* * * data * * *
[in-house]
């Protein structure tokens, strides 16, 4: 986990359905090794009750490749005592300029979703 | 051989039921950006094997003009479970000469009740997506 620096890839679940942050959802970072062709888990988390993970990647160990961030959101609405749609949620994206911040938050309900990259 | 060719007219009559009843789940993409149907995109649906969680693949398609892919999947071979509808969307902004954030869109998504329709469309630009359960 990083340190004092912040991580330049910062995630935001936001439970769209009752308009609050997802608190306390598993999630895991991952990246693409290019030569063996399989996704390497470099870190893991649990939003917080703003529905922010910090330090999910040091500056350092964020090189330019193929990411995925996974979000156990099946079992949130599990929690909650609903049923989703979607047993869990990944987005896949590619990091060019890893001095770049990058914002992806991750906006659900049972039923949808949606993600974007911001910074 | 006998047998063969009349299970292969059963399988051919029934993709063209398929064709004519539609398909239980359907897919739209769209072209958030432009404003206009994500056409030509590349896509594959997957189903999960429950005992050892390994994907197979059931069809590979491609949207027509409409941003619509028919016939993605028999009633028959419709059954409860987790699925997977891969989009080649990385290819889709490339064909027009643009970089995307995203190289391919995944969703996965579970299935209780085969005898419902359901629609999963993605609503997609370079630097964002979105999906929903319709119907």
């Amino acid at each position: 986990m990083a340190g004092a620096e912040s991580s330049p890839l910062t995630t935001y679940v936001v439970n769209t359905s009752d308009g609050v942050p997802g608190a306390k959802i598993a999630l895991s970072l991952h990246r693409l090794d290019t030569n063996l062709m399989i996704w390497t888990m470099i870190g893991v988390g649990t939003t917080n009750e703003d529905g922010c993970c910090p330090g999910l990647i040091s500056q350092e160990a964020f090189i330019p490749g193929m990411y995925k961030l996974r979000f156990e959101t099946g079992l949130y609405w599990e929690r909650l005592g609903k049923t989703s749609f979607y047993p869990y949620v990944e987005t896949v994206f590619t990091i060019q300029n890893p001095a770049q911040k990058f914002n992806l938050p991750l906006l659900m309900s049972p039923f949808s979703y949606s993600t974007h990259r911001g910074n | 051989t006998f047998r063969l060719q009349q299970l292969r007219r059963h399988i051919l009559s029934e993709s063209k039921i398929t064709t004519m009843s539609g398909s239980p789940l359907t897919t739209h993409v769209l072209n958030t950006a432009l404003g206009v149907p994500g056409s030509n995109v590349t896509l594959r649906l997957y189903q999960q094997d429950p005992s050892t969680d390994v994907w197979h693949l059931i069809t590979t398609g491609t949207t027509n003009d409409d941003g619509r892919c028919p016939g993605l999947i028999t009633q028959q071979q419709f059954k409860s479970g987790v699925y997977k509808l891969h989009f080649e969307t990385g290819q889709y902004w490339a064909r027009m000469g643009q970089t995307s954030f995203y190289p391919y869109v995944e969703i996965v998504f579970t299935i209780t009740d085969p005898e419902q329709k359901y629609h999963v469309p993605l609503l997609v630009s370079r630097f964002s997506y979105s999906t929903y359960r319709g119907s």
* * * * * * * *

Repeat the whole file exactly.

[in-house]
């Protein structure tokens, strides 16, 4: 986990359905090794009750490749005592300029979703 | 051989039921950006094997003009479970000469009740997506 620096890839679940942050959802970072062709888990988390993970990647160990961030959101609405749609949620994206911040938050309900990259 | 060719007219009559009843789940993409149907995109649906969680693949398609892919999947071979509808969307902004954030869109998504329709469309630009359960 990083340190004092912040991580330049910062995630935001936001439970769209009752308009609050997802608190306390598993999630895991991952990246693409290019030569063996399989996704390497470099870190893991649990939003917080703003529905922010910090330090999910040091500056350092964020090189330019193929990411995925996974979000156990099946079992949130599990929690909650609903049923989703979607047993869990990944987005896949590619990091060019890893001095770049990058914002992806991750906006659900049972039923949808949606993600974007911001910074 | 006998047998063969009349299970292969059963399988051919029934993709063209398929064709004519539609398909239980359907897919739209769209072209958030432009404003206009994500056409030509590349896509594959997957189903999960429950005992050892390994994907197979059931069809590979491609949207027509409409941003619509028919016939993605028999009633028959419709059954409860987790699925997977891969989009080649990385290819889709490339064909027009643009970089995307995203190289391919995944969703996965579970299935209780085969005898419902359901629609999963993605609503997609370079630097964002979105999906929903319709119907």
């Amino acid at each position: 986990m990083a340190g004092a620096e912040s991580s330049p890839l910062t995630t935001y679940v936001v439970n769209t359905s009752d308009g609050v942050p997802g608190a306390k959802i598993a999630l895991s970072l991952h990246r693409l090794d290019t030569n063996l062709m399989i996704w390497t888990m470099i870190g893991v988390g649990t939003t917080n009750e703003d529905g922010c993970c910090p330090g999910l990647i040091s500056q350092e160990a964020f090189i330019p490749g193929m990411y995925k961030l996974r979000f156990e959101t099946g079992l949130y609405w599990e929690r909650l005592g609903k049923t989703s749609f979607y047993p869990y949620v990944e987005t896949v994206f590619t990091i060019q300029n890893p001095a770049q911040k990058f914002n992806l938050p991750l906006l659900m309900s049972p039923f949808s979703y949606s993600t974007h990259r911001g910074n | 051989t006998f047998r063969l060719q009349q299970l292969r007219r059963h399988i051919l009559s029934e993709s063209k039921i398929t064709t004519m009843s539609g398909s239980p789940l359907t897919t739209h993409v769209l072209n958030t950006a432009l404003g206009v149907p994500g056409s030509n995109v590349t896509l594959r649906l997957y189903q999960q094997d429950p005992s050892t969680d390994v994907w197979h693949l059931i069809t590979t398609g491609t949207t027509n003009d409409d941003g619509r892919c028919p016939g993605l999947i028999t009633q028959q071979q419709f059954k409860s479970g987790v699925y997977k509808l891969h989009f080649e969307t990385g290819q889709y902004w490339a064909r027009m000469g643009q970089t995307s954030f995203y190289p391919y869109v995944e969703i996965v998504f579970t299935i209780t009740d085969p005898e419902q329709k359901y629609h999963v469309p993605l609503l997609v630009s370079r630097f964002s997506y979105s999906t929903y359960r319709g119907s």